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The Literary Groong - May 7, 2005

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	By Knarik O. Meneshian

	Past the mountain Aragats,
	Beyond fields of cabbage and potatoes,
	The mooing of cows, and the call of roosters,
	Amidst rocks and stones and dusty roads,
	Past twisted scraps of metal and concrete chunks
	Heaped on a winding path
	Near rushing water,
	An ancient church - Marmashen,
	Blackened with candle smoke and time,
	Stands crumbling
	In the coolness of moss
	And tall grass
	Bowing in the wind near royal tombstones.

	The ancient church
	Stands vigil still
	To the occasional prayers
	On bended knees
	As candles burn
	And coins are dropped into a plate.
	At times, as in the old days,
	Prayers are released to Heaven
	On the wings of doves.

	And in the nearby city - Gyumri,
	On a street
	Lined with domeeks
	Molded and rusted long ago,
	But still called home,
	A man is dead.
	No candles burn for him.
	No prayers are said,
	Not even a tear.

	Ignored by passersby
	In life as in death,
	The man,
	A son of Armenia,
	In tattered clothes,
	Lies dead,
	Face down
	On a littered, crumbling sidewalk,
	With only the weeds at his side.

	Doves cry from above.


	To those Sons and Daughters of Armenia
	who are seen merely as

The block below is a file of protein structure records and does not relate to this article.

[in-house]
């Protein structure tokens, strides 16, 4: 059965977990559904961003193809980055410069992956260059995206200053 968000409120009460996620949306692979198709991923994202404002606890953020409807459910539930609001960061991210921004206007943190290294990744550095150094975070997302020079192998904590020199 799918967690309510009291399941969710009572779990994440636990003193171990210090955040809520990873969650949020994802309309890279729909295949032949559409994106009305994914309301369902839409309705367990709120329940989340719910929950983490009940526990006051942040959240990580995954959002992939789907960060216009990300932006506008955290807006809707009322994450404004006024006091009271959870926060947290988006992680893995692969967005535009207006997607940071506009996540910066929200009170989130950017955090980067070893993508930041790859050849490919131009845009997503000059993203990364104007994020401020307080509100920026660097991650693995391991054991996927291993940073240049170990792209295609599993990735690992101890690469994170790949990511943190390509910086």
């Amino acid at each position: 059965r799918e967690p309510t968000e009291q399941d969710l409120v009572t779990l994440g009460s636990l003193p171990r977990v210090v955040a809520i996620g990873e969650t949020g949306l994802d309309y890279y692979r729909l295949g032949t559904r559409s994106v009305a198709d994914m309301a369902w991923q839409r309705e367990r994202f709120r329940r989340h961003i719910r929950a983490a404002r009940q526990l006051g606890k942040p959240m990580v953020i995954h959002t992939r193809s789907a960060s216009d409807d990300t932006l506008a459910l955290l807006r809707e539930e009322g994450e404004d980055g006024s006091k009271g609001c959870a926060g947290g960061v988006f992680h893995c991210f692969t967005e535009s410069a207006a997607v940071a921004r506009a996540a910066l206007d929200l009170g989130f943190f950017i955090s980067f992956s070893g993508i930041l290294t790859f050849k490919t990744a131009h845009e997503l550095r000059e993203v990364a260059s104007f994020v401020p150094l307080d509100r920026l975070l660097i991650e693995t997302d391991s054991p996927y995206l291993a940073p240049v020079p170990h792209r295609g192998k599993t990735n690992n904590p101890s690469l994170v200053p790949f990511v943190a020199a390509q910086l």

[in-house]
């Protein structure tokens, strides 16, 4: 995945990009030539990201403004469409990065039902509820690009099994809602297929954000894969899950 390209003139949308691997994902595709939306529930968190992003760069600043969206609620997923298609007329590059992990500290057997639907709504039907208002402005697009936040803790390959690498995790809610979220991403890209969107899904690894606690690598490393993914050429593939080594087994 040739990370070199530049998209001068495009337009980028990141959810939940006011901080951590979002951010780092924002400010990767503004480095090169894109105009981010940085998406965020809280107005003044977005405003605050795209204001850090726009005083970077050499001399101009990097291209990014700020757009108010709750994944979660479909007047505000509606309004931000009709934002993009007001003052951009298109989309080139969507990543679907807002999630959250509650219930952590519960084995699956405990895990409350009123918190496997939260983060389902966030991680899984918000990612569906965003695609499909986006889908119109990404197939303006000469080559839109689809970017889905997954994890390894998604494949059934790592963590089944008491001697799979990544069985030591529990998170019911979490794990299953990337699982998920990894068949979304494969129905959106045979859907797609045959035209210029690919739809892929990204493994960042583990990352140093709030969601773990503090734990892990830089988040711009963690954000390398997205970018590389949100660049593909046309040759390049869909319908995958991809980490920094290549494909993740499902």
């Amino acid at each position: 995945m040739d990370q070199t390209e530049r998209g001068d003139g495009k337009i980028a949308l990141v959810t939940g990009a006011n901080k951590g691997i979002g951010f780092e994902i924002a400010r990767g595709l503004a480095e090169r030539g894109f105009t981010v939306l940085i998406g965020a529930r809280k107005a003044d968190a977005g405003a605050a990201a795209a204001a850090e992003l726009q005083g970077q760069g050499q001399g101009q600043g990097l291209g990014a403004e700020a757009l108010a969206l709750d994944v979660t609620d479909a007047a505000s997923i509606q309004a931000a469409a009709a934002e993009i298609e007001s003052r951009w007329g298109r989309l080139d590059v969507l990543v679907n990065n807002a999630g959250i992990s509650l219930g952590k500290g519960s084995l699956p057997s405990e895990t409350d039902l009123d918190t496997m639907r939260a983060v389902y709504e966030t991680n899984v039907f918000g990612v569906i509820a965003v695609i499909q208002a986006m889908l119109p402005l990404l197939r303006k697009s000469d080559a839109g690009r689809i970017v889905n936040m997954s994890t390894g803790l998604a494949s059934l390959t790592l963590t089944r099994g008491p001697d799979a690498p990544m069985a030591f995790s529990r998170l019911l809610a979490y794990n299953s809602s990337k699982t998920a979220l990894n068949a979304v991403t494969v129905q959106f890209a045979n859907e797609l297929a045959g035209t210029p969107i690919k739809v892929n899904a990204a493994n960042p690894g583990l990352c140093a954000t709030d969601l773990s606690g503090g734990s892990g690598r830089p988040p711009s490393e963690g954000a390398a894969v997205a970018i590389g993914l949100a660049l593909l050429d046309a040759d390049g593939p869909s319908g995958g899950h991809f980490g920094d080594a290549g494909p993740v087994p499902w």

`The Bums and the Homeless.'

Knarik Meneshian was born in Austria.  Her father was an Armenian from
Meghree, Armenia, and her mother was an Austrian from Austria.  She is
married and is a writer and teacher.  In 1991, she taught English in
the village of Jrashen, (Spitak region), Armenia for several months.
In 2002-2003, she and her husband, as volunteers for one year, taught
English and Computers in Gyumri as well as in Tsaghgadzor, Armenia.
Her works have been published in various Armenian and non-Armenian
publications, with the majority of them in "The Armenian Weekly."
Currently, "The Armenian Weekly" has been publishing her pieces about
Gyumri and life in Armenia.  She has authored a book of poems titled
Reflections and translated from the Armenian to English the book Musa
Dagh - The Banishment of Zeitoun and Suedia's Revolt by Reverend
D. Antreassian.

Knarik lives with her family in Glenview, Illinois.

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